In Crawford v. Washington, the Supreme Court overruled the Ohio v. Roberts “reliability” test for the admission of hearsay statements as against a Confrontation Clause objection in criminal cases. The Court did so in part on the basis that the Roberts test was inherently unpredictable. The Court replaced the Roberts test with a case-by-case analysis of whether the relevant hearsay statements are “testimonial.” But is the Crawford test that the Court articulated more predictable? This essay suggests that it is not, and compares the Court’s analysis with the proposed definition of testimonial hearsay offered by Justice Thomas.
Case Comment: Bhogaita v. Altamonte
EVERY DOG CAN HAVE HIS DAY IN COURT: THE USE OF ANIMALS AS DEMONSTRATIVE EXHIBITS Kyle R. Kroll, Volume 100, Online Managing Editor In Bhogaita v. Altamonte, the Eleventh Circuit recently decided whether to allow a dog in the courtroom as a demonstrative exhibit. Although the case presented many serious [...]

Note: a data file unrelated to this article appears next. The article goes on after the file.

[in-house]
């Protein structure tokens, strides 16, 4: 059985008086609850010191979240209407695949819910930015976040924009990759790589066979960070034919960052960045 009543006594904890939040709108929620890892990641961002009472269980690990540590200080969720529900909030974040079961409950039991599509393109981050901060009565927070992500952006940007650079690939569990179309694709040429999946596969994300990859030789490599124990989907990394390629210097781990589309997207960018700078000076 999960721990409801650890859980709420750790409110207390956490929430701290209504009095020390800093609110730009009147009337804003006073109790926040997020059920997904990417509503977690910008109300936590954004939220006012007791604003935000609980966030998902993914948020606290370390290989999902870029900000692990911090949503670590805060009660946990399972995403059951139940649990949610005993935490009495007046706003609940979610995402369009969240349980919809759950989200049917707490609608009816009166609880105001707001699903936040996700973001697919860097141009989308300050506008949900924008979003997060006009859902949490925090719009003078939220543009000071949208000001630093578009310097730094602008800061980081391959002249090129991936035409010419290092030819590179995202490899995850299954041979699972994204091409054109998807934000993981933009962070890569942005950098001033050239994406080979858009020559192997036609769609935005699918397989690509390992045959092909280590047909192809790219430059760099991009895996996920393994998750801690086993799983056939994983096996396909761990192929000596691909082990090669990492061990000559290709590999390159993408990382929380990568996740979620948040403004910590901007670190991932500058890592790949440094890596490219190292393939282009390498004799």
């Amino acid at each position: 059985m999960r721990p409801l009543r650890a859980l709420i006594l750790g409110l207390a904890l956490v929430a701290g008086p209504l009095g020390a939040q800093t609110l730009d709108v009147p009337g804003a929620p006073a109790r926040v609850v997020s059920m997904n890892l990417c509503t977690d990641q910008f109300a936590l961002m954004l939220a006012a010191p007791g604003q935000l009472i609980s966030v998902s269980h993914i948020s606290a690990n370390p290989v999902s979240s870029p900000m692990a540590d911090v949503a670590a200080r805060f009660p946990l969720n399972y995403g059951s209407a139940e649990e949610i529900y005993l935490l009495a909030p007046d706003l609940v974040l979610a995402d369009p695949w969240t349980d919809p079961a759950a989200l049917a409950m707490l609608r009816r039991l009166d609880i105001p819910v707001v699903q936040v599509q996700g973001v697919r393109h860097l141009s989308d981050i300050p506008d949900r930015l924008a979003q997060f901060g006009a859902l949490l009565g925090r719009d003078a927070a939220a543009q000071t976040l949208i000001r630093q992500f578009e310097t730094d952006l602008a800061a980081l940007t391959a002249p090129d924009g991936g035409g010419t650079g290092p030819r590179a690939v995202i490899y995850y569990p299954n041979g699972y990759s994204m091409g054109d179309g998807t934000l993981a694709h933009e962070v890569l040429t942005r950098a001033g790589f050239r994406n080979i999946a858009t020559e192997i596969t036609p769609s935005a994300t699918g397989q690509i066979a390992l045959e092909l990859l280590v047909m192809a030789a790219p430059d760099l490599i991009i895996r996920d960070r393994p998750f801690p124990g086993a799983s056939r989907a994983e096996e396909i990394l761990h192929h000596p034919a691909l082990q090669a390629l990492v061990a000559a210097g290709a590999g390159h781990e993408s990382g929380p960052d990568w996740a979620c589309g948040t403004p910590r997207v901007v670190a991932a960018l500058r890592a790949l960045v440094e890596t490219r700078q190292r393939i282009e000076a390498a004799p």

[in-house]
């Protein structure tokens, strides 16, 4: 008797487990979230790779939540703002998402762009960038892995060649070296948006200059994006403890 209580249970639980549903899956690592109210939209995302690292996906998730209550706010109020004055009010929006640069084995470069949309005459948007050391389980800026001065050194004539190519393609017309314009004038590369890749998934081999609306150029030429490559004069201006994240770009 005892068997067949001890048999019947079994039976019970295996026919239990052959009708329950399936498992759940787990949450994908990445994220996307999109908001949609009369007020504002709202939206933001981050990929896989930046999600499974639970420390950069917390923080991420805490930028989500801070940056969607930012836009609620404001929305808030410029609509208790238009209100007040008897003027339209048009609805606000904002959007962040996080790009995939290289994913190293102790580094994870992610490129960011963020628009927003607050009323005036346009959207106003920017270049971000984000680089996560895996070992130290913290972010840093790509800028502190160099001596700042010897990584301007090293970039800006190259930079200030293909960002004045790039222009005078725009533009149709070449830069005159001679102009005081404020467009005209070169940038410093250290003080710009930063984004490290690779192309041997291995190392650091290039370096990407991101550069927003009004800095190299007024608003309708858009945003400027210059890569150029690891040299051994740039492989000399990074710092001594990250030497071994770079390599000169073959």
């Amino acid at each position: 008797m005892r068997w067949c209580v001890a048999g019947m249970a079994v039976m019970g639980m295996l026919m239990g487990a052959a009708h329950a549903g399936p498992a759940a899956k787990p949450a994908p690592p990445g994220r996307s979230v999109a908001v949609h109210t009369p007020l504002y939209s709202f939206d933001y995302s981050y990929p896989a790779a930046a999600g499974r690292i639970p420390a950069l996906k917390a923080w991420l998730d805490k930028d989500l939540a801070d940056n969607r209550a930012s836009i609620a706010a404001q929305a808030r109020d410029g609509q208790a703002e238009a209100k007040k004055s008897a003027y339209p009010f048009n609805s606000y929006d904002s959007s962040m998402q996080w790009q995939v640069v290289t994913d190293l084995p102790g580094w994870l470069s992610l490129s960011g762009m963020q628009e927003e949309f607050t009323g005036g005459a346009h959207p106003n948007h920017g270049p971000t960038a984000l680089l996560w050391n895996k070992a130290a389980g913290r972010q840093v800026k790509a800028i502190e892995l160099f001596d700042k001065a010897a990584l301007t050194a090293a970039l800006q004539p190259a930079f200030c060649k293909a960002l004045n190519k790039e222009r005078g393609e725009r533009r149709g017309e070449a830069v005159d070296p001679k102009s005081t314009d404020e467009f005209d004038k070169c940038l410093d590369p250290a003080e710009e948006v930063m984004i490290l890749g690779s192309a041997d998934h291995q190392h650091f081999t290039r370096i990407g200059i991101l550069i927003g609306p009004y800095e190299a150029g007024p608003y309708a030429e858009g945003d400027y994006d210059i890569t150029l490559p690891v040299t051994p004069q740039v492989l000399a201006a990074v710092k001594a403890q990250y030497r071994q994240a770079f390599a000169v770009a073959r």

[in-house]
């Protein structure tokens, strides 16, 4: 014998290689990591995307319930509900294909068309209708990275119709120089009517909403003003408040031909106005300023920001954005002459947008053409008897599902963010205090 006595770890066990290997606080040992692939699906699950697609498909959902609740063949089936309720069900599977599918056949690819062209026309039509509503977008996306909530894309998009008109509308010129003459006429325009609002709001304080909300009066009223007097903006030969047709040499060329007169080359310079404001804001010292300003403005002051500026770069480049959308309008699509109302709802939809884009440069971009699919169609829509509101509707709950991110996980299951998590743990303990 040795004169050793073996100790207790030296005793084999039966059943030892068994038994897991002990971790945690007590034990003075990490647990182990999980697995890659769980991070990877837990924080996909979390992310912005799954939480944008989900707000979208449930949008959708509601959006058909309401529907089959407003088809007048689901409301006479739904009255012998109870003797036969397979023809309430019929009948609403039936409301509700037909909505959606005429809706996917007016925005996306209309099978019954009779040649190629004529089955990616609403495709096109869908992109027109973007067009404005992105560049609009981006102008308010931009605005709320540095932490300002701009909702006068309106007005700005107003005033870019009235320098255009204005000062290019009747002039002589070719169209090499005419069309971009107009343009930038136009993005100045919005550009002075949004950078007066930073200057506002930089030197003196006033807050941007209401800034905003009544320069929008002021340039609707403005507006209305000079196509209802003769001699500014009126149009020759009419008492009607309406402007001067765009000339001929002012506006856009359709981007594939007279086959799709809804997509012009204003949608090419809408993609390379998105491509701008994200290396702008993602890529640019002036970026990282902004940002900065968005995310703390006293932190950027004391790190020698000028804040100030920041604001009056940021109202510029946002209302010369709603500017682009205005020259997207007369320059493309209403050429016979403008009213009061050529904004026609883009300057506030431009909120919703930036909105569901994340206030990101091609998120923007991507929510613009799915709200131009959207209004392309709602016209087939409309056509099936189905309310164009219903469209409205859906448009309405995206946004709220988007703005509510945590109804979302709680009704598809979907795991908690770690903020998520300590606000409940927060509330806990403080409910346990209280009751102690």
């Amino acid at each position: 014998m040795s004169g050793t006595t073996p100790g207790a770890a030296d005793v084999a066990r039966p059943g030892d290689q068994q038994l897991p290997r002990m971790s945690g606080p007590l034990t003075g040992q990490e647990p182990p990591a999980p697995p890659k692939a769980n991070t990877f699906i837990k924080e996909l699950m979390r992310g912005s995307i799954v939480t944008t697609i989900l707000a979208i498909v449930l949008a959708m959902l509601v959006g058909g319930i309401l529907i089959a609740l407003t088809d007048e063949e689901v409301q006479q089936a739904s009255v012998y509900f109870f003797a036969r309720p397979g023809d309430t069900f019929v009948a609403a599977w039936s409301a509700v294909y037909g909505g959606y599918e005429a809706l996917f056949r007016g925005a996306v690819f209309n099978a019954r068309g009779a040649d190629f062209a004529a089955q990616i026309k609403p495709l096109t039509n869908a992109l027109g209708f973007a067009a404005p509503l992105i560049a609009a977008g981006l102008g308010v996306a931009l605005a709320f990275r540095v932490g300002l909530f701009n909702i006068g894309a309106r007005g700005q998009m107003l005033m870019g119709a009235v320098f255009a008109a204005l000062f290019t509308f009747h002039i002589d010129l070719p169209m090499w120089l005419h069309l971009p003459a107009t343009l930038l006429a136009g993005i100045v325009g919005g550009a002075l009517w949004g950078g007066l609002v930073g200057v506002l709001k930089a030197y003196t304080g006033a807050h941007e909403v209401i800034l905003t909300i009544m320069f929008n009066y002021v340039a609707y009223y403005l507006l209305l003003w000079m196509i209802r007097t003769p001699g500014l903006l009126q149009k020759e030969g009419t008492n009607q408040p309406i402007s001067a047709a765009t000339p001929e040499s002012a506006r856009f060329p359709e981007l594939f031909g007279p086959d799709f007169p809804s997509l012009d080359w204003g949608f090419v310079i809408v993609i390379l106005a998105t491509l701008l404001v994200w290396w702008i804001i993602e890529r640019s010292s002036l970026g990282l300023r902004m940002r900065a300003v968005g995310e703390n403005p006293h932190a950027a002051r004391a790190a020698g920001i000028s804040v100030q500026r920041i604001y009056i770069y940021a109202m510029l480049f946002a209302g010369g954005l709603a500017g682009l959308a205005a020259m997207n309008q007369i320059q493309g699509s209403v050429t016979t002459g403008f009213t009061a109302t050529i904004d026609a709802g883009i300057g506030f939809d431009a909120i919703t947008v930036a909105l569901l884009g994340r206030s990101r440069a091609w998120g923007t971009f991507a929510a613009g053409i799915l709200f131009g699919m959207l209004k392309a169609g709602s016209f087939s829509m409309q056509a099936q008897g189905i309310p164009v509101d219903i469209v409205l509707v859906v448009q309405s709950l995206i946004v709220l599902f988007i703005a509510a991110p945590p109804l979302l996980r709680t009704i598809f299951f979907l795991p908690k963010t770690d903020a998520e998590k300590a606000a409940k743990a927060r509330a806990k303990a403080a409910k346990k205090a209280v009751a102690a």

Revisiting Water Bankruptcy
REVISITING WATER BANKRUPTCY IN CALIFORNIA’S FOURTH YEAR OF DROUGHT Olivia Moe, Volume 100, Managing Editor This spring, as “extreme” to “exceptional” drought stretched across most of California—indicating that a four-year streak of drought was not about to resolve itself—Governor Jerry Brown issued an unprecedented order to reduce potable urban water [...]
Defying Auer Deference
DEFYING AUER DEFERENCE: SKIDMORE AS A SOLUTION TO CONSERVATIVE CONCERNS IN PEREZ v. MORTGAGE BANKERS ASSOCIATION Nicholas R. Bednar, Volume 100, Lead Articles Editor* On March 9, 2015, the Supreme Court of the United States handed down its decision in Perez v. Mortgage Bankers Association.F The Court overturned the D.C. [...]